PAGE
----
Stephen Joseph Theatre, Scarborough
Opened 16 December, 2008

Alan Ayckbourn’s final play as artistic director of the Stephen Joseph Theatre (Lord knows how many he has written: the best the programme can manage is “over 70”) takes a traditional fairy tale as its jumping-off point and is presented during the season for family shows, but do not be misled. In the opening minutes, when the handsome prince finds his way to the bed of the sleeping Princess Aurora, it is not just his heart that suddenly stirs but also regions further south; later, after the wicked witch has had a comprehensive makeover by a team of beauticians, she greets her new reflection in the mirror with, “Well, fuck me!” This is not a show at which your little poppets’ innocence will be preserved.

And then again… Ayckbourn knows that he is writing not just for adults, but also for the children in us. He enjoys subverting the familiar story by having the witch also fall for the prince and execute various stratagems to lure him from his beloved princess. He even parodies himself by having the now-married Mr & Mrs Prince (“I took his name,” simpers Aurora) move into the suburbs which have been his dramatic stamping ground for decades; they take out a mortgage on number 29 Brownbrick Road and secure jobs as a supermarket shelf-stacker and a topless waitress. But, from the moment the witch is stripped of her powers and told to ensnare the prince using mortals’ wiles, we are in little doubt that the story will end with her redemption and the Princes’ coming through.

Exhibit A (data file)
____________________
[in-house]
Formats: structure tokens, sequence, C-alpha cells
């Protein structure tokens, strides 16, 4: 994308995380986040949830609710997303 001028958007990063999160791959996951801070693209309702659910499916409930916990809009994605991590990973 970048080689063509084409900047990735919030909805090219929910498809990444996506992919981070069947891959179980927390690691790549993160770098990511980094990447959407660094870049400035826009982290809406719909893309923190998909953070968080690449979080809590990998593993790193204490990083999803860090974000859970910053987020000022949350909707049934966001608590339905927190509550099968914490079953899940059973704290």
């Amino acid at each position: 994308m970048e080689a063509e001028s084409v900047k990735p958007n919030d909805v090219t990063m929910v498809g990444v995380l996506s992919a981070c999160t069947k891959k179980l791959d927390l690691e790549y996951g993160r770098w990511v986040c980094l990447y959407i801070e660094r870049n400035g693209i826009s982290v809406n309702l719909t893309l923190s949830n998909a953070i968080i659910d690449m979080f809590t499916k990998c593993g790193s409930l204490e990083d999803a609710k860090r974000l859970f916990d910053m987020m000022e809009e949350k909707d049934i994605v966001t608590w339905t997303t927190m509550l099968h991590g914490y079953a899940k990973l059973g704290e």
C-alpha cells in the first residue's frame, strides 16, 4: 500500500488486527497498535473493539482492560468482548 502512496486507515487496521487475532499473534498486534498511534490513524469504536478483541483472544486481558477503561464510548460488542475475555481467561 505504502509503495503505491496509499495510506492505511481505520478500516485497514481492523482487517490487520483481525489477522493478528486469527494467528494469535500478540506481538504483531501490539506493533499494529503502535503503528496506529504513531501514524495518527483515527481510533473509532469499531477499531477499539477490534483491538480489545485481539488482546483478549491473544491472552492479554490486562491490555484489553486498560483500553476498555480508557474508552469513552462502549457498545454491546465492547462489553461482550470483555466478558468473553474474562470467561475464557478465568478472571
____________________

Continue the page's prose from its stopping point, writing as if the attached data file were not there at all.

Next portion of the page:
The cast consists of four principals – prince, princess, witch and her minion the Pigcutter – and half a dozen narrators who also play all other roles and voice much of the score. Denis King’s jaunty music is played by a single keyboard, fleshed out by the narrators’ vocal harmonies. Anna Francolini puts in a remarkable turn as the witch Carabosse (later made-over into simple “Cara”), and Duncan Patrick is a prince whose good heart always gets his weak head out of trouble. Among the narrators, Matthew White excels in a scene as the chief sorceress. Not a classic Ayckbourn on which to end an era, but a warming distillation of several of the strains running through his work.

Written for the Financial Times.

Copyright © Ian Shuttleworth; all rights reserved.

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